Lupus and rheumatoid arthritis are both autoimmune diseases, so-called because a person's immune system, which normally helps protect the body from infection and disease, attacks itself.
Women with systemic lupus erythematosus and rheumatoid arthritis do experience more pregnancy complications and longer hospitalizations than women in the general obstetric population, according to the first study of its kind presented at the ACR Annual Scientific Meeting.
What Is Lupus?
Systemic lupus erythematosus is the disease that most people are referring to when they say "lupus." The word "systemic" means the disease can affect many parts of the body. In systemic lupus erythematosus, the body's immune system does not work as it should.
Lupus is a complex disease, and its cause is still unknown. Lupus can affect many parts of the body, including the:
Symptoms vary, but may include a skin rash, arthritis, fever, anemia, fatigue, hair loss, mouth sores, and kidney problems. Symptoms of lupus can be mild or serious.
Pregnancy For Women With Systemic Lupus Erythematosus
Years ago, women with lupus were often counseled not to become pregnant because of the risk of a flare of the disease and an increased risk of miscarriage. The fear of miscarriage is very real for many pregnant women with systemic lupus. Lupus anticoagulants are also found in women with systemic lupus. However, thanks to advancements and careful treatment, more and more women with lupus can have successful pregnancies.
Most women with lupus are no longer cautioned to avoid pregnancy. Although lupus pregnancies are still considered high risk, many women carry their babies safely to the end of their pregnancy. Some women may experience a flare of symptoms during or after their pregnancy. According to NIAMS, pregnancy counseling and planning before pregnancy is important. A woman with lupus who becomes pregnant also needs to work closely with both her obstetrician and her lupus doctor. As a team, they can work together to evaluate individual needs and circumstances.
What Is Rheumatoid Arthritis?
Rheumatoid arthritis is an inflammatory disease that causes pain, swelling, stiffness, and loss of function in the joints. Some people with rheumatoid arthritis also have symptoms in places other than their joints. Symptoms differ from person to person and can be more severe in some people than in others.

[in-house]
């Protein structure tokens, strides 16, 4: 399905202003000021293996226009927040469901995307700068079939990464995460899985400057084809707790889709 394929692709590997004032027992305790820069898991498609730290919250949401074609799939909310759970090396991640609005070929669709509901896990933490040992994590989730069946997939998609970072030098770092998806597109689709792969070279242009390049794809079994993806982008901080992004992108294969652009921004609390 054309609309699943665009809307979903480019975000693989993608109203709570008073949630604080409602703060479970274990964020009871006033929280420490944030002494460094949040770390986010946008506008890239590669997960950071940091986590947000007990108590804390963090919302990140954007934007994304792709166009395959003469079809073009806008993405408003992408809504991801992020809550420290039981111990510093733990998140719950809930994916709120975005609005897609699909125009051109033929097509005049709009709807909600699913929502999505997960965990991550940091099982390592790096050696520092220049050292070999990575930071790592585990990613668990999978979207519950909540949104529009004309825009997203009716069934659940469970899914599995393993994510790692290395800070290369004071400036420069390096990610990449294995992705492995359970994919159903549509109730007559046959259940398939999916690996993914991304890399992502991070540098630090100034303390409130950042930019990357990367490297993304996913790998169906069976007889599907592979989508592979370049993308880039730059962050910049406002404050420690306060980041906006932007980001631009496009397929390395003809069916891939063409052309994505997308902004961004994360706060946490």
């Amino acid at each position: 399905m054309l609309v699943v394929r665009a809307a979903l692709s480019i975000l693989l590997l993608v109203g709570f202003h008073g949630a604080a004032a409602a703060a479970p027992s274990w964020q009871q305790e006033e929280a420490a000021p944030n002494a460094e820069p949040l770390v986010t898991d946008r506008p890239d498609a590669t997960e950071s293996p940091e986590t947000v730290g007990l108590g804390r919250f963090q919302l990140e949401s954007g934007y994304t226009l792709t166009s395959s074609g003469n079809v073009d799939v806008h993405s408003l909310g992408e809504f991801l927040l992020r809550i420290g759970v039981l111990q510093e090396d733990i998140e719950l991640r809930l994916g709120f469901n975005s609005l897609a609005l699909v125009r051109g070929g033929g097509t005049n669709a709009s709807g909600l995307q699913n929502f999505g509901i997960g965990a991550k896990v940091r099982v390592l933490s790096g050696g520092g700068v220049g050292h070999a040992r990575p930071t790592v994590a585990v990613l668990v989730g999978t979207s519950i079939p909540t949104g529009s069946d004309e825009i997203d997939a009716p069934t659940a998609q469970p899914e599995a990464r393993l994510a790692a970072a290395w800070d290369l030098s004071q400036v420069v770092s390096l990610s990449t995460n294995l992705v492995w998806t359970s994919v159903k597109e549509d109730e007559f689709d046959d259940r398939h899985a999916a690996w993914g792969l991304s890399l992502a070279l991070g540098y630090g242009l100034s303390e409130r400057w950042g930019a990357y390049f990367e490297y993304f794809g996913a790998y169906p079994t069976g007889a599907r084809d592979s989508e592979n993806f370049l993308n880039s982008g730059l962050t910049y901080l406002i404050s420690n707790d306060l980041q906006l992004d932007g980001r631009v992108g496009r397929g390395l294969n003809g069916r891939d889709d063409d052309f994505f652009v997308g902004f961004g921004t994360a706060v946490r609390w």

Pregnancy For Women With Rheumatoid Arthritis
Although individual advice will vary, women with rheumatoid arthritis are often counseled that pregnancy can be handled with special attention to medications and physical therapies.
Women with rheumatoid arthritis do have a statistically greater chance of premature births and neonatal complications, although experts disagree on exact numbers. There is also greater chance of miscarriage and a small possibility of congenital abnormalities.
In some cases, symptoms of rheumatoid arthritis are relieved during pregnancy. Unfortunately, these improved symptoms do not continue after the pregnancy is over. A flare in the disease can occur a few weeks after the baby is born.
Why This Study?Although it is known that women with rheumatic disease have greater numbers of pregnancy complications, no nationwide study has compared the maternal and fetal outcomes of these pregnancies with that of the general obstetric population.
About The Study
Using the Nationwide Inpatient Sample, a nationally-recognized database of discharge records from representative U.S. hospitals, researchers estimated a total of just over 4 million deliveries in 2002. Of these deliveries:
Researchers then compared both of these groups pregnancy outcomes and hospitalizations with that of the general obstetric population.
Patients with systemic lupus erythematosus had twice the rate of hypertensive disorders that women with rheumatoid arthritis faced, and both exceeded those occurrences in the general population. The two patient groups also had higher rates of intrauterine growth restriction (poor fetus growth) and cesarean deliveries.
Women with either systemic lupus erythematosus or rheumatoid arthritis do run a higher risk for adverse outcomes and generally experience longer hospital stays than other women. As a result, they should be monitored carefully for the length of their pregnancies.
Sources: ACR Press Release 11/13/05, First Nationwide U.S. Study Of Pregnancy Outcomes In Women With Rheumatic Disease Completed; NIH Publication No. 03-4178; NIH Publication No. 04-4179